Since early in the 19th Century, attempts have been made to compile lists of the names of plant taxa. The most comprehensive of these Index Kewensis was prepared in the 1880s and 1890s by Benjamin Daydon Jackson, then Secretary of the Linnean Society, under the direction of Joseph Dalton Hooker at the Royal Botanic Gardens, Kew (Stafleu, 1966; Meikle, 1971). It first appeared as a two-volume work and has since been updated in 18 supplements. It has become an authoritative index to published angiosperm plant names for the world. Few indexes have attempted to supply more than the name and original place of publication, and occasionally (Chase & Niles, 1962; Farr et al., 1979, 1986) some information on the type. Very few indexes have been based wholly on the original sources, often relying on subsequent publications for early references. Jackson, in the early volumes of Index Kewensis, for example, accepted references given by De Candolle, Pfeiffer, Bentham and other eminent authorities, admitting that he did not trace every name published prior to 1850 back to its source (Meikle, 1971). Many errors have been perpetuated as a result of such practices.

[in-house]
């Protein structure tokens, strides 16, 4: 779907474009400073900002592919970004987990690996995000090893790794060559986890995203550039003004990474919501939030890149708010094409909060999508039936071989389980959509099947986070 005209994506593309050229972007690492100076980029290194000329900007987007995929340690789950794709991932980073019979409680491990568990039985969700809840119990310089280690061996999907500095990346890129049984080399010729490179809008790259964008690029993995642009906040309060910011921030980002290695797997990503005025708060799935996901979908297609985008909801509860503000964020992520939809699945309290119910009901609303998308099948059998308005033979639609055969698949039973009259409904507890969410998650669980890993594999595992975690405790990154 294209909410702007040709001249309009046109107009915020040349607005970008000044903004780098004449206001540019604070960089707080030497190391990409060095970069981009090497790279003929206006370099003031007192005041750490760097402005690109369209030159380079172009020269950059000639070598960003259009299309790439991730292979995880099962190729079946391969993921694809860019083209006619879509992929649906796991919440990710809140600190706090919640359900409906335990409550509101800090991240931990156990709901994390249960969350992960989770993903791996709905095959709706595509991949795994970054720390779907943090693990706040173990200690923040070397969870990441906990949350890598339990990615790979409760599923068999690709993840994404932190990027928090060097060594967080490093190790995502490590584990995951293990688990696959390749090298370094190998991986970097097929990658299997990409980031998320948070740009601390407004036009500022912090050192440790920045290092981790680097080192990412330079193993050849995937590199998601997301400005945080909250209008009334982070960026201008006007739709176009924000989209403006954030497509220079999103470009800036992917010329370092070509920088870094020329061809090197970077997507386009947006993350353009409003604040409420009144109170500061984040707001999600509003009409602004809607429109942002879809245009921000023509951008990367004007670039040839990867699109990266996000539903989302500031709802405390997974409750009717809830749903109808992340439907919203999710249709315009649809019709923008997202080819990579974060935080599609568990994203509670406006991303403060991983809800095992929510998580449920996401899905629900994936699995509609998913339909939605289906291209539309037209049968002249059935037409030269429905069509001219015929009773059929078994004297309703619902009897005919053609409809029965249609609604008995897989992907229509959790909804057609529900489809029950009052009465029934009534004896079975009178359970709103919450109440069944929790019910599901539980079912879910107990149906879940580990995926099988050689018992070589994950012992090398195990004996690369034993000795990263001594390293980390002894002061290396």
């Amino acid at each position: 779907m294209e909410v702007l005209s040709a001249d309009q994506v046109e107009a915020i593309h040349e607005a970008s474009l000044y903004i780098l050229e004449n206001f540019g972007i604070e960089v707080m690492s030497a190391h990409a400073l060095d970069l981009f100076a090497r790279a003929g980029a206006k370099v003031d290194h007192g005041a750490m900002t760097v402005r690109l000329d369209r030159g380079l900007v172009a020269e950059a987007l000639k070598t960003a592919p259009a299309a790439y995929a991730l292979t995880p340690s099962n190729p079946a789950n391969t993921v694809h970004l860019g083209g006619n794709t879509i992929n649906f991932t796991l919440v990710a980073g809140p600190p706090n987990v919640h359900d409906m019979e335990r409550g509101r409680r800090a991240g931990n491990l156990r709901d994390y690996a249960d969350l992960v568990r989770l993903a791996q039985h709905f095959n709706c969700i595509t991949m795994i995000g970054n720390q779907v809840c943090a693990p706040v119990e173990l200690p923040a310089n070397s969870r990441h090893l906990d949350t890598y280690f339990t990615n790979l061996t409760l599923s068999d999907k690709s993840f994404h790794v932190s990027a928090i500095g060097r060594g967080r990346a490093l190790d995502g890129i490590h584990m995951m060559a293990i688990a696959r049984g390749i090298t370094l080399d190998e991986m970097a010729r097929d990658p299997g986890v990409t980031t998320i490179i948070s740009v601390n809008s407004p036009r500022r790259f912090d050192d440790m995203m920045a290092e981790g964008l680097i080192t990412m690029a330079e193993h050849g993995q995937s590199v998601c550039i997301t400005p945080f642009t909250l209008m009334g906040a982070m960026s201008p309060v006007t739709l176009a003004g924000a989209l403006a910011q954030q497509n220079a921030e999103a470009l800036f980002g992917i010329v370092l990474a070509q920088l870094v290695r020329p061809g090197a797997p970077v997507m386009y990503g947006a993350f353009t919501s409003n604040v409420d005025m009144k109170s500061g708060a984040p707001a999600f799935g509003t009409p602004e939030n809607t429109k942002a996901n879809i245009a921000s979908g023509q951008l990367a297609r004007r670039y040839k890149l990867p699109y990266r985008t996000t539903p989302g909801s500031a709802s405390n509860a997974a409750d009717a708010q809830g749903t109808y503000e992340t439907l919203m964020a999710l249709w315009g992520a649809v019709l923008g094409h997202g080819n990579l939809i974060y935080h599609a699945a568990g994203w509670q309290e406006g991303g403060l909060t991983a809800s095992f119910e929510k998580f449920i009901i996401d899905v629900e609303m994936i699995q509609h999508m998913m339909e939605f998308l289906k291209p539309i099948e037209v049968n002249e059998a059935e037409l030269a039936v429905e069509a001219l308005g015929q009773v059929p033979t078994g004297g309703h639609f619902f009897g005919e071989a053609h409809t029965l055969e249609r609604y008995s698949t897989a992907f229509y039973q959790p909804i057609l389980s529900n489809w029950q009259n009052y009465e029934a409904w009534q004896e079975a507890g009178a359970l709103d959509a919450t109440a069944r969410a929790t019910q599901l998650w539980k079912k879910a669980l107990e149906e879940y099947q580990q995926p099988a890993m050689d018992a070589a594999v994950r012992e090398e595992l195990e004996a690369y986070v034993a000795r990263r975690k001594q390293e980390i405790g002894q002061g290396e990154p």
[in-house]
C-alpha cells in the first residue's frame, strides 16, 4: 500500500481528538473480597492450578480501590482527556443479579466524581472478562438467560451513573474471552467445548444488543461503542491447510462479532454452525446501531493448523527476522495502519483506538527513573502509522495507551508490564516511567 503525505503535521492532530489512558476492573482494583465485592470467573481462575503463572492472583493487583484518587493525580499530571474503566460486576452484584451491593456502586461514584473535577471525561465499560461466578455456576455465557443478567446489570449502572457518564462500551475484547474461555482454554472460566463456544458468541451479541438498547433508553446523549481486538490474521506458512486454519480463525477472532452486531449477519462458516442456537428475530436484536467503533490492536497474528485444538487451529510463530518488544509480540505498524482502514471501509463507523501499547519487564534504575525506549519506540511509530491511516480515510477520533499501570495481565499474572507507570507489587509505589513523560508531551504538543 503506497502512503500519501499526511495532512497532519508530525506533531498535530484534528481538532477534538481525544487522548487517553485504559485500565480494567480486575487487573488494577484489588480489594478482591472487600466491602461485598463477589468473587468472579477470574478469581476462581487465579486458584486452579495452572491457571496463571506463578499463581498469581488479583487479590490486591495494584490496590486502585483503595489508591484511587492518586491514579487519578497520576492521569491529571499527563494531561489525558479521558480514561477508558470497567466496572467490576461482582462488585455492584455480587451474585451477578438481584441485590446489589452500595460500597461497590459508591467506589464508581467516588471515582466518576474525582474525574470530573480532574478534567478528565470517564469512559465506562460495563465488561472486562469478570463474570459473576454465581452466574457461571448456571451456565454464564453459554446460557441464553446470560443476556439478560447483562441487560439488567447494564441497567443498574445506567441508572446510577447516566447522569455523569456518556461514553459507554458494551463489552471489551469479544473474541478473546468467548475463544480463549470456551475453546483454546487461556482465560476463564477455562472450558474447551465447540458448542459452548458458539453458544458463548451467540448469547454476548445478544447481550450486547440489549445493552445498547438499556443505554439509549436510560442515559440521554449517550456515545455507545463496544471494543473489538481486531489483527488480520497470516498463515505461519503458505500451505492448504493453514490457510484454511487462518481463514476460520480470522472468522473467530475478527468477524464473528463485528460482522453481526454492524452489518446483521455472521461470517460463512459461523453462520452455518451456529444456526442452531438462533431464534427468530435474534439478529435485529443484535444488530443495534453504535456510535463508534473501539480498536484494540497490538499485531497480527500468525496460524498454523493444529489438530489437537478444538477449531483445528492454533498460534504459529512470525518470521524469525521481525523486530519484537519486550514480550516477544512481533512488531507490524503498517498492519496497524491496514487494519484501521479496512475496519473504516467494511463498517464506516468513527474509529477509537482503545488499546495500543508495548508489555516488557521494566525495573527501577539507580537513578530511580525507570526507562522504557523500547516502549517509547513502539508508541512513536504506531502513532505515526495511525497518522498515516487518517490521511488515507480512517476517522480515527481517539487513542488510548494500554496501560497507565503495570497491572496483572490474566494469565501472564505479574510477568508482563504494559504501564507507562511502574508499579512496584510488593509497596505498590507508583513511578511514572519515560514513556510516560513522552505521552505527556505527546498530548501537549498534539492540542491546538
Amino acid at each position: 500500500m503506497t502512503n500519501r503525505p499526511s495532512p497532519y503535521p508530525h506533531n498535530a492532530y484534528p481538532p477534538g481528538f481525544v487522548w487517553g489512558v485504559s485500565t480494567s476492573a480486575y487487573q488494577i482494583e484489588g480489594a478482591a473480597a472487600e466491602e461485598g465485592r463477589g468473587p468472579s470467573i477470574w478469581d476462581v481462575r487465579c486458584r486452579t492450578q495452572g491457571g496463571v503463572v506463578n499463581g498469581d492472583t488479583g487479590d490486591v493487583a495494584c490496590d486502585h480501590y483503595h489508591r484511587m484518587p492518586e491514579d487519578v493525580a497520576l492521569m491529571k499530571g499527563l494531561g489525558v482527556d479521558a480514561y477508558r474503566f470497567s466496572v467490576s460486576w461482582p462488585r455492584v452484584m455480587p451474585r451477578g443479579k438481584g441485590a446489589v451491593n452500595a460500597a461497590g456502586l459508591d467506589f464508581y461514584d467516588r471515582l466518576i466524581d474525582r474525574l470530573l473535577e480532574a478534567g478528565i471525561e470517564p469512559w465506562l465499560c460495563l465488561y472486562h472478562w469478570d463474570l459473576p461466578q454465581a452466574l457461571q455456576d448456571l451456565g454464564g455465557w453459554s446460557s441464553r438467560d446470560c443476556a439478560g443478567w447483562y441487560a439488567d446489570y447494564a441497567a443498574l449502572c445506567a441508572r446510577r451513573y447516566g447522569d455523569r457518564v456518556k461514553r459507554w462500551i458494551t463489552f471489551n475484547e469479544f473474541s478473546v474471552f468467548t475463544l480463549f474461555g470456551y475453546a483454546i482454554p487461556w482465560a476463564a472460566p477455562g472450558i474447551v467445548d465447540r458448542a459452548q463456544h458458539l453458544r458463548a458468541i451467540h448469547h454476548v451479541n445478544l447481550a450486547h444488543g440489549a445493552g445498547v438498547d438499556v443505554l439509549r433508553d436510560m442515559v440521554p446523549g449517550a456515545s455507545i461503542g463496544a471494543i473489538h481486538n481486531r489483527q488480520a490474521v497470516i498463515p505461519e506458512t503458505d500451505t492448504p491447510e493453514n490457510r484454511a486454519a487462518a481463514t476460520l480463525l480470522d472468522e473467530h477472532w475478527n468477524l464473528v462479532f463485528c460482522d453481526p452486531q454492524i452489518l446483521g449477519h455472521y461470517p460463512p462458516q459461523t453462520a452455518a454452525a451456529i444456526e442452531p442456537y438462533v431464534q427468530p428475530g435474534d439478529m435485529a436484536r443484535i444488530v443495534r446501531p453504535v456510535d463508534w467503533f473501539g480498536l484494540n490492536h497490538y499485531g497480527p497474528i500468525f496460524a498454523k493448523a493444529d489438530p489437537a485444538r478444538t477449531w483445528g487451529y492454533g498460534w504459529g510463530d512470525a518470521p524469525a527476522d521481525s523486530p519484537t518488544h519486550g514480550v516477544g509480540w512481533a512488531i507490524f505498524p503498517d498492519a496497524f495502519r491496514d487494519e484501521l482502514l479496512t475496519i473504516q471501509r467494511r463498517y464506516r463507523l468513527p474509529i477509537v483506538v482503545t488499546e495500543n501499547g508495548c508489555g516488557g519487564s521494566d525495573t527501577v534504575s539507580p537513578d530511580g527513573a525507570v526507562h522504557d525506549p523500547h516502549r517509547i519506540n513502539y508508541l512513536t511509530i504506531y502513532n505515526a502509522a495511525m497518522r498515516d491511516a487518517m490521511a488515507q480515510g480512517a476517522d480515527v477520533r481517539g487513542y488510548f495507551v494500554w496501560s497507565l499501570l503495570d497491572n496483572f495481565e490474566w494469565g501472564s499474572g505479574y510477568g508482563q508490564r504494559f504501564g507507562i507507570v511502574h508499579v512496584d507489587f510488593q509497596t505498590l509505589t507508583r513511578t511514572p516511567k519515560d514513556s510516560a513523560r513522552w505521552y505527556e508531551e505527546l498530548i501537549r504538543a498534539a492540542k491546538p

The only previous comprehensive indexes covering Australian plants have been Index Kewensis which lists all angiosperm (flowering plant) names, A. Chase & C.D. Nile's Index to Grass Species which lists all grass names along with information as to their status and type, and C. Christensen's Index Filicum which lists fern names along with their status. In addition N.T. Burbidge's Australian Plant Genera and E.R. Farr et al.'s Index Nominum Genericorum (Plantarum) are indexes to generic names.

There have been three censuses of Australian plants (Mueller, 1882, 1889; Hnatiuk, 1990). These give accepted names along with their distribution but were not intended to be bibliographic works.

The Australian Plant Name Index supplies information associated with the original publication of all vascular plant names that have been used in the literature for plants occurring or thought to occur in Australia, as well as information on their treatment in later revisions. The Index lists infra-generic/supra-specific names and infra-specific names as well as generic and species names and has relied exclusively on original sources for its information.


An essay written for the first volume of the Flora of Australia (George, 1981) gives a comprehensive history of the Flora of Australia project. The early history of the Australian Plant Name Index is intimately linked with that of the Flora.